How to cook julienne vegetables

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To Cook or not to cook. That’s the question. Most of the people eat there julienne vegetables raw but that is not the only way.

What about Sauté, boil, steam, deep-fried and also freeze. Lets get into the different technics.

how to cook julienne vegetables


First and for most raw. Greens are the most nutritious when consumed raw or steamed. When served raw you can taste the real flavor of the vegetables. But not all people love raw vegetables. Some say they are just dull, flavorless and watery. Yes they are and no they aren’t.

Which one is it? If you have good quality organic greens, if possible homegrown then they taste always supreme. They say you can really taste that these vegetables are organic. And so it is, there is no comparison between a southern homegrown zucchini and one grown in a industrial greenhouse .

But we don’t always have the luck to eat organic so how can we pimp are raw greens. By mixing in some herbs, salt, peper. Also some good extra virgin oil combined with flavored vinegar can do wonders.

Sauté or wok

Sautéing and woking are almost the same technic. The technic of sautéing is a method of cooking food, that uses a small amount of oil or fat in a shallow pan over relatively high heat. Ingredients are usually cut into pieces or thinly sliced to facilitate fast cooking.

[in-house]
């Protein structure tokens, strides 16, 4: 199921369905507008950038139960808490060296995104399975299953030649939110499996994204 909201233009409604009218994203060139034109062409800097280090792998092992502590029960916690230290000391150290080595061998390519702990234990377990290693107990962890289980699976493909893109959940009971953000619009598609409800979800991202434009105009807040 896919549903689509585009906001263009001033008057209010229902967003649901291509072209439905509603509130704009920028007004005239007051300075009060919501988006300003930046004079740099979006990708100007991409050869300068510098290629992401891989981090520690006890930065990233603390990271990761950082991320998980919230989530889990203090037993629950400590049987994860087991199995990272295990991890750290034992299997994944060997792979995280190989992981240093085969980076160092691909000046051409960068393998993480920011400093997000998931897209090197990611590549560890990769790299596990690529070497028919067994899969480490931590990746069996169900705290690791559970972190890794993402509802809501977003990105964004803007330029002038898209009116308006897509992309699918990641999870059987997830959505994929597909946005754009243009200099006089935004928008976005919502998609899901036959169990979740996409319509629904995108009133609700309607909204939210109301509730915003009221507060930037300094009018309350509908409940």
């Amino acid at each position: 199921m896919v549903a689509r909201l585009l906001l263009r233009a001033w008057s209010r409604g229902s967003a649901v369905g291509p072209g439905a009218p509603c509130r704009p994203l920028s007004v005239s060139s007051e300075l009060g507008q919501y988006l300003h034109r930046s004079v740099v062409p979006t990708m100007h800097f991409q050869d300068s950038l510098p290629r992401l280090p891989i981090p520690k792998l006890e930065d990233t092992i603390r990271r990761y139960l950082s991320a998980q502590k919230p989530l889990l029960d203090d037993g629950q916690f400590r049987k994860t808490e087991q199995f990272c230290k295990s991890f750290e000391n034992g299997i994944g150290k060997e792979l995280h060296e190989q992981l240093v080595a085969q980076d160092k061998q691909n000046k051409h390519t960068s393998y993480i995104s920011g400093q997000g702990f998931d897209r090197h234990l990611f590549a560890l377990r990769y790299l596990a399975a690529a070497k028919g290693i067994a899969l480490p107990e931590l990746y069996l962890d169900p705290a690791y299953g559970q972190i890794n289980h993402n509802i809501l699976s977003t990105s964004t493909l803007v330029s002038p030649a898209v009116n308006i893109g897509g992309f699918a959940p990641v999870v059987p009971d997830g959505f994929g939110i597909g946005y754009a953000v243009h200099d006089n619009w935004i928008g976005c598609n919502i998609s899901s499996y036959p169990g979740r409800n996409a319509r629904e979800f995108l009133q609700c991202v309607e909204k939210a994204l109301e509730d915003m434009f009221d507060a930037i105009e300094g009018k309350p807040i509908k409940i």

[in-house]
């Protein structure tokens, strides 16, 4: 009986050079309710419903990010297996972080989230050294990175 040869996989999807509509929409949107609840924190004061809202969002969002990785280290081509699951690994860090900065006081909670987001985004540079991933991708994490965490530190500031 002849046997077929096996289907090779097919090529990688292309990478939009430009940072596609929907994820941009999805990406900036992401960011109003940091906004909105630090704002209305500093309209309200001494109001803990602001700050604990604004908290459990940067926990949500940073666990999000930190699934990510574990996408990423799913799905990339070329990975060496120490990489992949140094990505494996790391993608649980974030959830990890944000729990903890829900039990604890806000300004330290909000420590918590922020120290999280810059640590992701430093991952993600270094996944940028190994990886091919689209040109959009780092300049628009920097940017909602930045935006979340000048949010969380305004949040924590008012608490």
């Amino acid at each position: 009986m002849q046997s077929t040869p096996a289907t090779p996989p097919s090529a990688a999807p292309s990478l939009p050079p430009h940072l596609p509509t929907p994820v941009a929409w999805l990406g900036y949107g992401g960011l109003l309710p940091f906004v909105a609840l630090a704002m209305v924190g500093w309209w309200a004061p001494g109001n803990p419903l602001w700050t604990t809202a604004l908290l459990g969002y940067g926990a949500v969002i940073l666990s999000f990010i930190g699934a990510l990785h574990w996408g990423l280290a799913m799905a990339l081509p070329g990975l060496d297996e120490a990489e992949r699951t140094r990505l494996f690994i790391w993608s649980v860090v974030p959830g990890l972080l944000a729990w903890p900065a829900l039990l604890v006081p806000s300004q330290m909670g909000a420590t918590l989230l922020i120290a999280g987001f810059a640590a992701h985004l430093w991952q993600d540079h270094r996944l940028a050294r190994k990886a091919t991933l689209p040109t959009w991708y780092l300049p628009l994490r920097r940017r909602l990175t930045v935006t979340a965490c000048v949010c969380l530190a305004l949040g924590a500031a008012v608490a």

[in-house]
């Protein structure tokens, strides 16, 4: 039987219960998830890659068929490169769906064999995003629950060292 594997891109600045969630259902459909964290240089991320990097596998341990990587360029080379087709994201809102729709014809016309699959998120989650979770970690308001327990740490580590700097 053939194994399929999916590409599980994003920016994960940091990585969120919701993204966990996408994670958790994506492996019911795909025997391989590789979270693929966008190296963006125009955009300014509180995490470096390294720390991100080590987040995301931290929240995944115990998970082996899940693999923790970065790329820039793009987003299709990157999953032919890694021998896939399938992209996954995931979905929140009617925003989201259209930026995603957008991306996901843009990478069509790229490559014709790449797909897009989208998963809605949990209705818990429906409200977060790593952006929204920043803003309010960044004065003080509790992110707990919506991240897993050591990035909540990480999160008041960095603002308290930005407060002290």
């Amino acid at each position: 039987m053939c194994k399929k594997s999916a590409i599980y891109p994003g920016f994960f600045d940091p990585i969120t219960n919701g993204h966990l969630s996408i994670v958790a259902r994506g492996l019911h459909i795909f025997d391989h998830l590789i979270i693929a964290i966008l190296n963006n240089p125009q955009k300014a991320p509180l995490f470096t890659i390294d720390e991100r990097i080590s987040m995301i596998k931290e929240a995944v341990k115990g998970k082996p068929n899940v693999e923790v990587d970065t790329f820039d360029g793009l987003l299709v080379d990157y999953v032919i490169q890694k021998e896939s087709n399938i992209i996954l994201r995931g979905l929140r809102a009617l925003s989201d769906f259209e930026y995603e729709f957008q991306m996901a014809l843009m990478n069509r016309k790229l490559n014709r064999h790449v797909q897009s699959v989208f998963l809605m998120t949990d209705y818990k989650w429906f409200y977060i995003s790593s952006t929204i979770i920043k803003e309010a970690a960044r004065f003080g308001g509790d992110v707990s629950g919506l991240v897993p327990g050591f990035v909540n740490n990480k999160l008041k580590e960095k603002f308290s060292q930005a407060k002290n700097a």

Woking is the same technic but with larger vegetables. If you make you’re julienne with a knife or a mandoline the pieces are bigger and beter equipped for woking ore stir-frying.


Boiling is the easiest way to prepare julienne cut greens. Just put on a pot of boiling water and throw your vegetables in the pot. Simple enough you may think? What I love to do is first making a broth, chicken or beaf and for the vegans you can use vegetable stock. Add some small shaped pasta and right on the end of the boiling process add some julienne cut carrots, cucumbers, cabbage and turnips.


Steaming preserves the most nutrients of all technics. This technics allows the greens to be cooked al dente which maximizes the flavor and nutrients. Just add a pinch of salt and peper and that’s all she needs.


Maybe very tasty but sooo unhealthy. All basic flavor disappears and you get a fried taste instead. This is the most unlikely way I would prepare my julienne. The only way I consider this technic is to finish a dish with crispy bit on top of the dish.


Did you say freeze? Yes freezing is also an amazing technic you can apply to fresh vegetables. What do you think about cucumber sorbet or carrot ice lollipops. They have vibrant colors and the julienne shape lends itself perfect to be creative.

Of course you can’t use salt like you use in other recipes. The trick is to boil the julienne greens first in sugared water. The someway you would make sweets. After five minutes boiling you have to oil them down. For ice popsicles you add the sugared carrots to water with the flavor of your choosing and put them in the freezer.

For the sorbet you do the same but every fifteen minutes you stir the ice with the cucumber and you keep doing this for three hours.


What is the best technic? For me is alternation importent so you don’t get tired from eating vegetables prepared with always the same technic. Eating greens has to be exciting. My top three is: raw, boiled and stir-fried.